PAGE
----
In Los Alamos, New Mexico, during the winter of 1983, a bullied young boy befriends a 12-year-old girl who lives in secrecy with her father in the apartment next door. Meanwhile, the local police investigate a series of brutal murders.
Allow me to begin this piece with the following disclaimer. I am aware that this movie is the American remake of the beloved Swedish original – LET THE RIGHT ONE IN directed by Tomas Alfredson in 2008. However, as I haven’t yet seen the original, I have no preconceptions to cloud my judgement. I will do a comparison of the two soon, but as far as this review is concerned; LET ME IN is an entity unto itself.
12 year-old Owen lives in a small block of cheap apartments. His parents are going through divorce proceedings. His mother is distant and preoccupied, his father is almost wholly absent from his life apart from the occasional telephone call. Owen is almost entirely on his own. So when new neighbours move in, he is fascinated to see one of them is a dishevelled girl, who looks to be his age. From their first meeting, she makes it clear that she is very different from other children.
Owen’s life is bleak. He is also being bullied at school. Consequently he spends much of his time alone in a kind of self-protective dream. He is drawn towards the girl next door because she seems even more disconnected from school and family life than he is.
Although LET ME IN has the elements of a horror story, with a number of slayings and a body count, it probably isn’t the sort of movie that hardcore horror fans would seek out. The death and gore are a necessary part of the movie’s structure, but it relies more on the suspense generated by its mysteries. The audience is left to ponder as Owen does: What is happening with the new family next door? Who are they? What is their secret?
At its bloody heart, LET ME IN is a blighted love story in a frozen landscape. We discover the truth about the girl next-door, detail-by-detail, as Owen does. These two are unaware of themselves. Owen is moving into puberty, but half-consciously seeks some affection or care from another. Abby, the neighbour girl, is motivated by her deadly animal instincts – but does this make her evil?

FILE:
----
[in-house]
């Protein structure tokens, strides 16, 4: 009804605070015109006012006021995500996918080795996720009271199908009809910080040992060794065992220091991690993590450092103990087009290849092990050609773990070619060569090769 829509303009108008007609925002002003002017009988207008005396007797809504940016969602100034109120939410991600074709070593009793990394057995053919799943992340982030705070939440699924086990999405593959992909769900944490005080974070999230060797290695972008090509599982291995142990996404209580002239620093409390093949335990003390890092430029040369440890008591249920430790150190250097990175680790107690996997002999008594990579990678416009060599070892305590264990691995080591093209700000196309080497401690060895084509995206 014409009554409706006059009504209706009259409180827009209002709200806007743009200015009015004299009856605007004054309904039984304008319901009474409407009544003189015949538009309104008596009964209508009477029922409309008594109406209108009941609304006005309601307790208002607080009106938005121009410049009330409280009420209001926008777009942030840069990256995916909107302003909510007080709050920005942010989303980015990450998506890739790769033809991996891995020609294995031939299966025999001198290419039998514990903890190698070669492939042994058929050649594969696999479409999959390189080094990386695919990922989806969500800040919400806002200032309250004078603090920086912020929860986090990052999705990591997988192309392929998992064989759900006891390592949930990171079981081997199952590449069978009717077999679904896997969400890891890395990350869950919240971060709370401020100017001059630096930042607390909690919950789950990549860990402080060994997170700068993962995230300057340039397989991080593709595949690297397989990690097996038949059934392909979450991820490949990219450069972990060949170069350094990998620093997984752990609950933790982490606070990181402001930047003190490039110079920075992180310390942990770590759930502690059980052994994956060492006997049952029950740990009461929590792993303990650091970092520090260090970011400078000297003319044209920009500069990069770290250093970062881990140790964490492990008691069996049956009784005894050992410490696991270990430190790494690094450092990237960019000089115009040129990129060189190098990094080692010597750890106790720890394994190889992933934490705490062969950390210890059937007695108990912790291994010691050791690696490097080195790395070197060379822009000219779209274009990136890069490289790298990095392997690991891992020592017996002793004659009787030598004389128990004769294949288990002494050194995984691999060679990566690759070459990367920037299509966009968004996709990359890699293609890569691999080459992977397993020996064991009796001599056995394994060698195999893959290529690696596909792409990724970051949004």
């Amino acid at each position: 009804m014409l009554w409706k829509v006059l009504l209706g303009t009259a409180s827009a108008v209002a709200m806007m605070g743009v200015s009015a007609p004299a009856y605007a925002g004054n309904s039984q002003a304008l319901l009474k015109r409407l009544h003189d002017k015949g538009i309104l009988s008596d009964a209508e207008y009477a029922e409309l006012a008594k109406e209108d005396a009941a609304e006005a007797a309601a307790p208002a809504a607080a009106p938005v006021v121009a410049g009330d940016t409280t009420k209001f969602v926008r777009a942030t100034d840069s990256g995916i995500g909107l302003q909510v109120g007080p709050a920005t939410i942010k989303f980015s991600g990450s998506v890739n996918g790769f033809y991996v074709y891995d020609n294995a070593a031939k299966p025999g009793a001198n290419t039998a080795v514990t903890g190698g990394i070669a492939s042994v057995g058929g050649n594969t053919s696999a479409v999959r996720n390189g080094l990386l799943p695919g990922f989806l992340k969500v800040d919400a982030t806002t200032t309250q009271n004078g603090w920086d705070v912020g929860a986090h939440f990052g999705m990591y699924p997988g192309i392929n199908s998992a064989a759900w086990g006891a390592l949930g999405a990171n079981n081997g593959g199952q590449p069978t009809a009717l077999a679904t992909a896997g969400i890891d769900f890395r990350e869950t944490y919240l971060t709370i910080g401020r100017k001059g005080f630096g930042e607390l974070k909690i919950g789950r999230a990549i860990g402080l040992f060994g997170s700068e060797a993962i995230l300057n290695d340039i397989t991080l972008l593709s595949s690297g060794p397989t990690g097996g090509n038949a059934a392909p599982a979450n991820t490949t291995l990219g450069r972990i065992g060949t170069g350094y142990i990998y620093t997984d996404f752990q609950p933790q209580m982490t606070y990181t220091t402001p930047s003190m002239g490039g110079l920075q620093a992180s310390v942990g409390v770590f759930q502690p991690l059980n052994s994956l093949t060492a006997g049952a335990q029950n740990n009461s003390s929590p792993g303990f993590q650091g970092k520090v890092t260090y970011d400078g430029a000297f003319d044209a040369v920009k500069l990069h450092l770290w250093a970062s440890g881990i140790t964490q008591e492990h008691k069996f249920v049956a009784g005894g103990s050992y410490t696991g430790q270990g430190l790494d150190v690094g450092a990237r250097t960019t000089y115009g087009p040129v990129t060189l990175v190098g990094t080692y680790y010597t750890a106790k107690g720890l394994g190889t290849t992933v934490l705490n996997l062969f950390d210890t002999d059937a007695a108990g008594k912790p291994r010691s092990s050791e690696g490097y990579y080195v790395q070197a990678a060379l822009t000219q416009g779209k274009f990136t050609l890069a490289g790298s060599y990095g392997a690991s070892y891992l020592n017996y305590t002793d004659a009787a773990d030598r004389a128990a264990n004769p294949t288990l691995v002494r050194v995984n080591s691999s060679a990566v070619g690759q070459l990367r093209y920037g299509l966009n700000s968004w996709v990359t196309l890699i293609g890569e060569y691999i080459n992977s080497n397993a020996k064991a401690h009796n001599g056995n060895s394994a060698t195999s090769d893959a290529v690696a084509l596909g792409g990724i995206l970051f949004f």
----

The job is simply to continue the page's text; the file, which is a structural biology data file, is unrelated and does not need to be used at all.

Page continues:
CLOVERFIELD (2008) director Matt Reeves has created a chilling world for the alienated Owen to drift through. Audiences will practically feel the cold seeping in as the events unfold. Reeves has an impressively firm grip on all the elements of this tale.
Australian actor Kodi Smit-McPhee, so memorable in ROMULUS MY FATHER (2007) and THE ROAD (2009) turns in another fine performance here in the role of Owen. Chloe Moretz as Abby has another intense and scary character to place alongside her Hitgirl from KICKASS (2009). Veteran character actor Richard Jenkins (EAT PRAY LOVE, THE VISITOR) demonstrates none of his trademark offbeat charm as Abby’s father. It’s an unusual role for him, but pivotal in terms of the film.
If I had a quibble, it is the relative under use of Elias Koteas in the role of the questing policeman. Like Jenkins, he has a long career in character parts and when he is given more to do, usually acquits himself admirably.
LET ME IN is an engaging and intelligent bloody-spattered movie that will appeal to many, like me, who haven’t seen the original. It runs for 115 minutes and is released in Australia on Thursday 14th October, 2010. Rating 4/5.